Animal welfare is rapidly becoming more important to consumers when selecting products and at Grassland Poultry it is the number one priority for all on-farm production processes.
Operating on a 1,500 hectare property 25 kilometers east of Wellington, Bryan and Kim Kiss of Grassland Poultry began a journey down the path of regenerative agriculture in the 1990s using holistic management.
Mainly operating a commercial breeding flock of Shorthorns, the implementation of chickens in 2015 began as another production system that fit the regenerative agriculture model.
It has since grown into a thriving business that has been able to maintain full capacity during the drought.
All stages, from hatching to processing, are done on the farm, with chickens kept in the same contemporary groups and in the same hut, which transforms and opens up as the chickens grow and grow. Are growing.
This allows the Kiss family to achieve maximum animal welfare, while standing out for its vertical integration.
Ms Kiss said selection for the Sommerlad Heritage breed came down to its ability to be outdoors and easily survive heat and cold, as well as being a strong and active forager.
“There are only one or two people raising these chickens, so we also have a high biosecurity risk,” Ms Kiss said.
Eggs are collected daily before being incubated to hatch. Once hated, they go to the brooder section under the gas heaters and that is their home and for the rest of their lives.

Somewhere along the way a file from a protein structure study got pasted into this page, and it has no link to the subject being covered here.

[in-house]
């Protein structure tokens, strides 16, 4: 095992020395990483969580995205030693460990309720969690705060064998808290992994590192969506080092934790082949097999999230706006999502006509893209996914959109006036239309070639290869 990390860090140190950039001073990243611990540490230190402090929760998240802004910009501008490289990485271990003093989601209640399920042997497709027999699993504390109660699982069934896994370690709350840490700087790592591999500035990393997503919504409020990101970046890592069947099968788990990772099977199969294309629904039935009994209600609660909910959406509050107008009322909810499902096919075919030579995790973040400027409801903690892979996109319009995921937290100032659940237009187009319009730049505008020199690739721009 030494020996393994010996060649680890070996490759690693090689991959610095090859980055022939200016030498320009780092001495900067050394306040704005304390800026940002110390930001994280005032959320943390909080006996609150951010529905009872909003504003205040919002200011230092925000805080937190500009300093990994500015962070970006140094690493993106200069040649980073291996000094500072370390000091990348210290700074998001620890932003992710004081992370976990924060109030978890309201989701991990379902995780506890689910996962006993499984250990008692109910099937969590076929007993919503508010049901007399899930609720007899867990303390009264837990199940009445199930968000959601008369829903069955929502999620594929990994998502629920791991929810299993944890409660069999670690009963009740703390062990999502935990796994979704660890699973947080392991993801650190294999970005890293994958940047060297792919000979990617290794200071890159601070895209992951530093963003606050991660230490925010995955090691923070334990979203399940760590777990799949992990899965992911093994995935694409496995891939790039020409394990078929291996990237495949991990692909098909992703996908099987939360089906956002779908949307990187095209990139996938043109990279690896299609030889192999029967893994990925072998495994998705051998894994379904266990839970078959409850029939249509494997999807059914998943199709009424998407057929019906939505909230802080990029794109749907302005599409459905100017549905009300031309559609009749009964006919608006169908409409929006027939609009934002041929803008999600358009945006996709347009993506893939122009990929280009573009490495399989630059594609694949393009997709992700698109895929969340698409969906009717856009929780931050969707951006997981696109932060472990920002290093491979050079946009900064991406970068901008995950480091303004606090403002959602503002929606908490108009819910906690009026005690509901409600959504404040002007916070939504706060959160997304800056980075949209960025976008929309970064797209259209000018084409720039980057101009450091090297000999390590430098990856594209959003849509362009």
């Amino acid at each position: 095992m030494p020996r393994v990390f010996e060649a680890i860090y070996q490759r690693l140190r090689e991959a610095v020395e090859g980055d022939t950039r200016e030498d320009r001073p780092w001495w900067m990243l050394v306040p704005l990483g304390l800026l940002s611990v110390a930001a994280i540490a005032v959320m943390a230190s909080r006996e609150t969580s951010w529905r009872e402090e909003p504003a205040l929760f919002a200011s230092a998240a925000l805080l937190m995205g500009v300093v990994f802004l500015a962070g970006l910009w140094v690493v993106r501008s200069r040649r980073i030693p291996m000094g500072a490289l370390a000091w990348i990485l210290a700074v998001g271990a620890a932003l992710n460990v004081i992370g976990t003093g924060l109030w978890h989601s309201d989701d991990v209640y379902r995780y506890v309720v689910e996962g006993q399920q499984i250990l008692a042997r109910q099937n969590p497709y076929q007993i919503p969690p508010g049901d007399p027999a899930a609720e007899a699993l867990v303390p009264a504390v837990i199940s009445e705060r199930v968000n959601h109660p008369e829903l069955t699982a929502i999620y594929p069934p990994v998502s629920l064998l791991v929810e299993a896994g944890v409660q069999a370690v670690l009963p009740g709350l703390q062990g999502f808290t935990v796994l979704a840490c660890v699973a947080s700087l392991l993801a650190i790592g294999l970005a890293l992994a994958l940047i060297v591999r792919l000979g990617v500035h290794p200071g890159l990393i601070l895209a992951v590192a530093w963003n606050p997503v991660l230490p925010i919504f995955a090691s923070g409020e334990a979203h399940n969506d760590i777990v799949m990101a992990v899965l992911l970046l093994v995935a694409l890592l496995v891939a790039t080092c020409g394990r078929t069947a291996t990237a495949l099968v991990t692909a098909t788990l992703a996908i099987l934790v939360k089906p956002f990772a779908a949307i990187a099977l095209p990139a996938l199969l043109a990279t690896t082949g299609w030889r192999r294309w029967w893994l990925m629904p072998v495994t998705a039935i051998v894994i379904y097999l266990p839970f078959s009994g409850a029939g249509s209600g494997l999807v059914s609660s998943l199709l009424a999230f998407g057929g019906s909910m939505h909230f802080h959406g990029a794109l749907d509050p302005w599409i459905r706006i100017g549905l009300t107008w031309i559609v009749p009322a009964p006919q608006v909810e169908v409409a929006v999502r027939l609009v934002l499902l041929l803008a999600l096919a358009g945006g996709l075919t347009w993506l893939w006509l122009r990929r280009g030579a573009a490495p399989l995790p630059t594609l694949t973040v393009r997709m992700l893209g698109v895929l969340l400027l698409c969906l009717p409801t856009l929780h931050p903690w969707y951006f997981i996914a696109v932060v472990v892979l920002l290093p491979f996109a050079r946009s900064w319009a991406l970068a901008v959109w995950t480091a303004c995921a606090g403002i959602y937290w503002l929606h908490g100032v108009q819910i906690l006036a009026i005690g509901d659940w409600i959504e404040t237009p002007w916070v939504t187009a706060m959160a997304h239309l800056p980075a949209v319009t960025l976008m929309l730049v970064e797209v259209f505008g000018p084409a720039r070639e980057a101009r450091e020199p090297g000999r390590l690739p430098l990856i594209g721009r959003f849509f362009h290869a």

“Once the chicks start to care for themselves, the brood opens, the heat goes out and little pop holes open up never to be closed again, which means the birds have access to come and go whenever they want and at any time of the day,” Ms. Kiss said.
“What we do, few people do.
“There would be a handful of people in the country who raise their own meat chickens, hatch them, breed them, and then process them all on the farm.
“Before, we had to take them to a facility about two or three hours away to crate them and transport them. That just didn’t work for us.”
Although the chickens are free to roam, Ms Kiss said, although the different groups are free to mingle, they tend to return to the shelter in which they grew up.
The chickens have 24-hour access to forage in the grassy forests of Box Gum and a choice feeding system of crumble and whole grains. In the past this has led to problems with falcons which have been fought off with the purchase of Maremma dogs to help reduce losses.
As Pasture Raised on Open Fields (PROOF) certified breeders and focused on producing drug and chemical free chickens, Ms Kiss says they are not organic.
“It’s so hard to label yourself because so many people have different interpretations of what each thing is,” she said. “We’re trying more to educate people to ask questions about how their food is grown to at least know what they’re eating.”
Fresh produce is transported to feeders and butchers in Sydney and across the region to Dubbo, Mudgee, Wellington and Orange every four weeks. They also have a distributor who sends the product all over the country.
“My local and regional customers are moms and dads, they buy it because it tastes better, the food quality is better, it’s more nutrient dense, it doesn’t contain any chemicals or drugs,” said said Ms. Kiss.
“People are looking for this type of food and asking how much of the food we eat is from Australia and how much is from overseas.”
Grassland Poultry offers whole chickens, a selection of the various cuts and parts of poultry, fresh or smoked, and small items like ground meat, sausages, pies, bone broth and fat pots.
Miss Kiss said they had won state awards for delicious produce every year since 2018 and received gold medals at the national competition in 2020 and 2021, among a field of beef, pork, lamb and other types of poultry.
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